Consumer ProductsMass CustomizationWearables

IKEA and UNYQ reveal first custom 3D printed products for gamers

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Over the past year, furniture giant IKEA, 3D printed custom prosthetic company UNYQ and Sweden’s Area Academy have been working together to create a series of ergonomic products for the gaming community. Though it might not seem like the most physically extreme pass-time, gaming can lead to numerous health problems, including carpal tunnel, tennis elbow and more.

With an ever-growing community of gamers around the world, IKEA, UNYQ and Area Academy set out to design pieces that would improve the comfort of gamers while they play. Today, the partners have unveiled the first prototypes for the product range, entitled UPPKOPPLA.

“It’s true that we haven’t seen the full potential of this group earlier and we haven’t looked into their specific needs at home as much as we should,” said Michael Nikolic, Creative Leader at IKEA Sweden, about the gaming community. “There are many myths and misunderstandings surrounding gamers. In fact, it is a large group of people in all ages where gaming is even a full-time job for some.”

UNYQ IKEA gamer products
3D printed key caps (Photo: Inter IKEA Systems B.V. 2019)

The partners combined their respective expertises to design the ergonomic gaming products: as a specialist in custom 3D printed prosthetics and wearables, UNYQ provided vital input, IKEA leveraged its extensive experience in furniture design and ergonomics, and Area Academy provided its in-depth knowledge about educational structures, programs and courses within e-sports.

The customizable UPPKOPPLA prototypes revealed today include a wristband, keycaps and a mouse bungee for improving gaming precision. The three 3D printed prototypes are personalized for individual gamers using a special app that captures biometrics and tailors the fit of the 3D printed products to the consumer.

UNYQ IKEA gamer products
3D printed mouse bungee (Photo: Inter IKEA Systems B.V. 2019)

“By working with IKEA, we can explore new ways to leverage a concept we’ve been working with for years, as well as the technological process to implement it,” said Eythor Bender, CEO of UNYQ. “Understanding individuals’ unique needs are what drives UNYQ’s strategy and are the basis for all of our products—we feel completely aligned with IKEA on this mission.”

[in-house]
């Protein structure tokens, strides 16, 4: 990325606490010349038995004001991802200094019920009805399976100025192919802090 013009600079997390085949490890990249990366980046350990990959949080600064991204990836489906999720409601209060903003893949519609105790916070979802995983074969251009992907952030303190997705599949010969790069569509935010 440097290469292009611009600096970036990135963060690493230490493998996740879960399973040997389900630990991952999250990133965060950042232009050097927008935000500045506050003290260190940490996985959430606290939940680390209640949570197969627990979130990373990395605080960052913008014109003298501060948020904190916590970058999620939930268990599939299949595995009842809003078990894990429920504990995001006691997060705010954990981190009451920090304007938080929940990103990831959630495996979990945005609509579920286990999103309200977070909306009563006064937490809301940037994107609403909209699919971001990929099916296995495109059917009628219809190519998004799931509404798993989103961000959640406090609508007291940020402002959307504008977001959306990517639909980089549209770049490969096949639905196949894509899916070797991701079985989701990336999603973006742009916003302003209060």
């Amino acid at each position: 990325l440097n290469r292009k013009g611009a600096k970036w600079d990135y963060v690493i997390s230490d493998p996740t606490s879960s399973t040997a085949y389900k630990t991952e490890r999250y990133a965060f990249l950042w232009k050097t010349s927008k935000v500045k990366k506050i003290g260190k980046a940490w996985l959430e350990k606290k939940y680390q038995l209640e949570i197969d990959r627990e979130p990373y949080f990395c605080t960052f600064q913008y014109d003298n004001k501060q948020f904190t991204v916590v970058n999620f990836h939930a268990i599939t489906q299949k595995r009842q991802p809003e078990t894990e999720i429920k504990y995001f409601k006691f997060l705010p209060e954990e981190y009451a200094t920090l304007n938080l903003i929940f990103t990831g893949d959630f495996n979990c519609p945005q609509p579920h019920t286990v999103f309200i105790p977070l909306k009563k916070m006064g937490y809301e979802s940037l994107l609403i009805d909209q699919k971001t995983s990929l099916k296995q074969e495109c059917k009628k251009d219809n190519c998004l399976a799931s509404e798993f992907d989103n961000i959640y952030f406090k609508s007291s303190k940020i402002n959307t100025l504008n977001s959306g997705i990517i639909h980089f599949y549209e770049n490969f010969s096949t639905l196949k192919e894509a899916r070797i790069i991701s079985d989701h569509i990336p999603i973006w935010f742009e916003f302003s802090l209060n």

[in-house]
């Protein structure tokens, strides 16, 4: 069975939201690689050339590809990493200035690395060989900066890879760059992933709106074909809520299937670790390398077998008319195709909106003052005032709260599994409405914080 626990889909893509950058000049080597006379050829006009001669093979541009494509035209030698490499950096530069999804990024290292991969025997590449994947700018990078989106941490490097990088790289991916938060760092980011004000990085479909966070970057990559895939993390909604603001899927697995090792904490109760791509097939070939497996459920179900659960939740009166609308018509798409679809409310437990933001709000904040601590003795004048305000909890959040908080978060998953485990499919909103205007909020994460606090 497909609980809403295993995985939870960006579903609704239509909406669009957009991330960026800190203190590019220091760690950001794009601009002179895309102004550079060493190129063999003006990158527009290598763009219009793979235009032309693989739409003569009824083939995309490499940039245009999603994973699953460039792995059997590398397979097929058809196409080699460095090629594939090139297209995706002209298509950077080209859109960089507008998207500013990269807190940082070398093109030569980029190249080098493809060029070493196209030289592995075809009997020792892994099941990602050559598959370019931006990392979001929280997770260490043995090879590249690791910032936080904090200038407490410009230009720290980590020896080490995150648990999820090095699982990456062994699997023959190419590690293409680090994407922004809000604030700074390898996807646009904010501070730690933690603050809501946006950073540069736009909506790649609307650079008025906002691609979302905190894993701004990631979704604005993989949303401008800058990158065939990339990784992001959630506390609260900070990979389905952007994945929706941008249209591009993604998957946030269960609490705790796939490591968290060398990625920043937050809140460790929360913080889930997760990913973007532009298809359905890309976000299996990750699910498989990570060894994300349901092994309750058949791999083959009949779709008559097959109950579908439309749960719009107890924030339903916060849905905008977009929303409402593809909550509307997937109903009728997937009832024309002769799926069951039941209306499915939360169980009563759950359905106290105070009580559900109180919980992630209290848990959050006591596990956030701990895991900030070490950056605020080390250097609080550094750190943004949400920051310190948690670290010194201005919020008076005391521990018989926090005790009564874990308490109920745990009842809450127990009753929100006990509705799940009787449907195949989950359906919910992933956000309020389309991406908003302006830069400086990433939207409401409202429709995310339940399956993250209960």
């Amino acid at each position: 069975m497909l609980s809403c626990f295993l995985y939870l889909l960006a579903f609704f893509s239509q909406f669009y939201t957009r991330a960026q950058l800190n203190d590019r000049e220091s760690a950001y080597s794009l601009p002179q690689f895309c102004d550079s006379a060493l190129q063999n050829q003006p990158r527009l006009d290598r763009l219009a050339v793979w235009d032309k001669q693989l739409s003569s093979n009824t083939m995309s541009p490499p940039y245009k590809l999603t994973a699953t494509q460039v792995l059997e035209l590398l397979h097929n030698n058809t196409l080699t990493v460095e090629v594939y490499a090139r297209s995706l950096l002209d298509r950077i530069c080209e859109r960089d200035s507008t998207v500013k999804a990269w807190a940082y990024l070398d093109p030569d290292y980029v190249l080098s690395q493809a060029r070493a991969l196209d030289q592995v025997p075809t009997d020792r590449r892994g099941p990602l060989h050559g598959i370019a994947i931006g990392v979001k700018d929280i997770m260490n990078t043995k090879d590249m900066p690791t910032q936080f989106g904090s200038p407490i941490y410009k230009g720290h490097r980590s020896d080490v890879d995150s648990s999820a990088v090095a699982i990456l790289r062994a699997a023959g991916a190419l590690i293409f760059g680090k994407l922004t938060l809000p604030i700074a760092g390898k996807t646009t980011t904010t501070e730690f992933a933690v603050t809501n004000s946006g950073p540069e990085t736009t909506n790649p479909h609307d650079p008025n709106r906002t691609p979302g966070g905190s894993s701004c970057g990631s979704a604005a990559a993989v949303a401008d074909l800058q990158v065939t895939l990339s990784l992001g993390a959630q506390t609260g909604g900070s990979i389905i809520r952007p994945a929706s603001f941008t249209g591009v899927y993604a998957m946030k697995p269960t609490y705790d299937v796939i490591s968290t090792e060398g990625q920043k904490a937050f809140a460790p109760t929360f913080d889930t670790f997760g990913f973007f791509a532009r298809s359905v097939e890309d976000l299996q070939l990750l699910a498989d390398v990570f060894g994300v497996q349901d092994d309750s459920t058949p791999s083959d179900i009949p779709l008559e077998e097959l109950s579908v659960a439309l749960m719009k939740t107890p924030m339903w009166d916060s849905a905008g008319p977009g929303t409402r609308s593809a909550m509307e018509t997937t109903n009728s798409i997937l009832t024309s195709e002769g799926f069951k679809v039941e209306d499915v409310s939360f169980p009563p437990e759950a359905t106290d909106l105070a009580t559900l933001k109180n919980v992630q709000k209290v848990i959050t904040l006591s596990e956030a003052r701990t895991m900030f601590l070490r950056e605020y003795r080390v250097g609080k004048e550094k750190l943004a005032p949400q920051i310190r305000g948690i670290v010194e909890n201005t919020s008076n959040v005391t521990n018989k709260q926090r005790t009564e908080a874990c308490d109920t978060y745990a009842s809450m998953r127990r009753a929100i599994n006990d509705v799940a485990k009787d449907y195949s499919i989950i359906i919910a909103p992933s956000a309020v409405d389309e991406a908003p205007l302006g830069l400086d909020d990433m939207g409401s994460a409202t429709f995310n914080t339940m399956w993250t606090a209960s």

Other products are in development for the UPPKOPPLA gamer series, including gaming accessories, desk supports, chairs and tables. The ultimate goal of the joint collection is to make gaming more comfortable, healthier and overall more enjoyable.

“It’s actually striking how unexplored this part of the gaming industry is,” added Tommy Ingemarsson, founder and CEO of Area Academy. “Focus has always been on the hardware, and everything else has been ignored.”

UNYQ IKEA gamer products
3D printed wrist band (Photo: Inter IKEA Systems B.V. 2019)

Nikolic concluded: “This is an exciting chance to create products that can be personalized and unique for people with particular needs. We’re looking forward to customizing other kind of products for more groups of people.”

The first UPPKOPPLA products for gamers are expected to be released in 2020. IKEA has also released a number of other 3D printed products, including limited edition home accessories and DIY add-ons to make its existing products more accessible to the physically disabled.

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Tess Boissonneault

Tess Boissonneault is a Montreal-based content writer and editor with five years of experience covering the additive manufacturing world. She has a particular interest in amplifying the voices of women working within the industry and is an avid follower of the ever-evolving AM sector. Tess holds a master's degree in Media Studies from the University of Amsterdam.

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